SSD WITH HDD

November 15, 2016

 

Like a memory stick, there are no moving parts to an SSD. Rather, information is stored in microchips. Conversely, a hard disk drive uses a mechanical arm with a read/write head to move around and read information from the right location on a storage platter. This difference is what makes SSD so much faster.


The traditional spinning hard drive (HDD) is the basic nonvolatile storage on a computer. That is, it doesn't "go away" like the data on the system memory when you turn the system off. Hard drives are essentially metal platters with a magnetic coating. That coating stores your data, whether that data consists of weather reports from the last century, a high-definition copy of the Star Wars trilogy, or your digital music collection. A read/write head on an arm accesses the data while the platters are spinning in a hard drive enclosure.

 

An SSD does much the same job functionally (e.g., saving your data while the system is off, booting your system, etc.) as an HDD, but instead of a magnetic coating on top of platters, the data is stored on interconnected flash memory chips that retain the data even when there's no power present. The chips can either be permanently installed on the system's motherboard (like on some small laptops and ultrabooks), on a PCI/PCIe card (in some high-end workstations), or in a box that's sized, shaped, and wired to slot in for a laptop or desktop's hard drive (common on everything else). These flash memory chips differ from the flash memory in USB thumb drives in the type and speed of the memory. That's the subject of a totally separate technical treatise, but suffice it to say that the flash memory in SSDs is faster and more reliable than the flash memory in USB thumb drives. SSDs are consequently more expensive than USB thumb drives for the same capacities.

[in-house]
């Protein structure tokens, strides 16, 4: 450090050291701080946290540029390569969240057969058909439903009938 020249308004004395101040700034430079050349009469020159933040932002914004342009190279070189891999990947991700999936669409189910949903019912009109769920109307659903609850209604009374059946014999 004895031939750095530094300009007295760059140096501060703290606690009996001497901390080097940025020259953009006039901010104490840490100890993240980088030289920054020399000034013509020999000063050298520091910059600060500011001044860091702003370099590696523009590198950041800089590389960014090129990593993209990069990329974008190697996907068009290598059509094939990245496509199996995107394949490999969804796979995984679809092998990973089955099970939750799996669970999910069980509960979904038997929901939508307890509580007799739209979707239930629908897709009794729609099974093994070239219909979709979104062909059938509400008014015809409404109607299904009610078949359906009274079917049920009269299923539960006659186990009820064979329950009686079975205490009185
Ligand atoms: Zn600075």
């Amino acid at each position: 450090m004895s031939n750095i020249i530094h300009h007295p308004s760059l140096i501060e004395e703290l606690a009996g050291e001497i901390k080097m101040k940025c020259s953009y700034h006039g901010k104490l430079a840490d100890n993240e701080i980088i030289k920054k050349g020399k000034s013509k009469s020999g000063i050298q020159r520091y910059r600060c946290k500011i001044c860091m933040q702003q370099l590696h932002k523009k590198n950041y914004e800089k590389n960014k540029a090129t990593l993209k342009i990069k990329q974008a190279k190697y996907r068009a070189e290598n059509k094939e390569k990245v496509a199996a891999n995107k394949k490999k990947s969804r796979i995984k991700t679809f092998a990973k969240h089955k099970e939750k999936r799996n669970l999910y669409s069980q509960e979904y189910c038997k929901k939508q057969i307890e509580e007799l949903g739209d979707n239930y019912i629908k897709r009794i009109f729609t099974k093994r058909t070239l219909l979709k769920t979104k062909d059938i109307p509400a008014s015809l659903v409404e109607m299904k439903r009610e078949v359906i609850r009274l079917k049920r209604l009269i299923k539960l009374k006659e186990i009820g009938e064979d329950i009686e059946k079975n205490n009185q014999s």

A History of HDDs and SSDs
Hard-drive technology is relatively ancient (in terms of computer history, anyway). There are well-known pictures of the infamous IBM 350 RAMAC hard drive from 1956 that used fifty 24-inch-wide platters to hold a whopping 3.75MB of storage space. This, of course, is the size of an average 128Kbps MP3 file, in the physical space that could hold two commercial refrigerators. The IBM 350 was only ulitized by government and industrial users, and was obsolete by 1969. Ain't progress wonderful? The PC hard drive form factor standardized in the early 1980s, with the desktop-class 5.25-inch form factor, and with the 3.5-inch desktop-class and 2.5-inch notebook-class drives coming soon thereafter. The internal cable interface has changed from Serial to IDE to SCSI to SATA over the years, but it essentially does the same thing: connects the hard drive to the PC's motherboard so your data can be processed. Today's 2.5- and 3.5-inch drives use SATA interfaces almost exclusively (at least on most PCs and Macs). Capacities have grown from multiple megabytes to multiple terabytes, an increase of millions fold. Current 3.5-inch HDDs max out at 10TB, with 2.5-inch drives at 3TB max.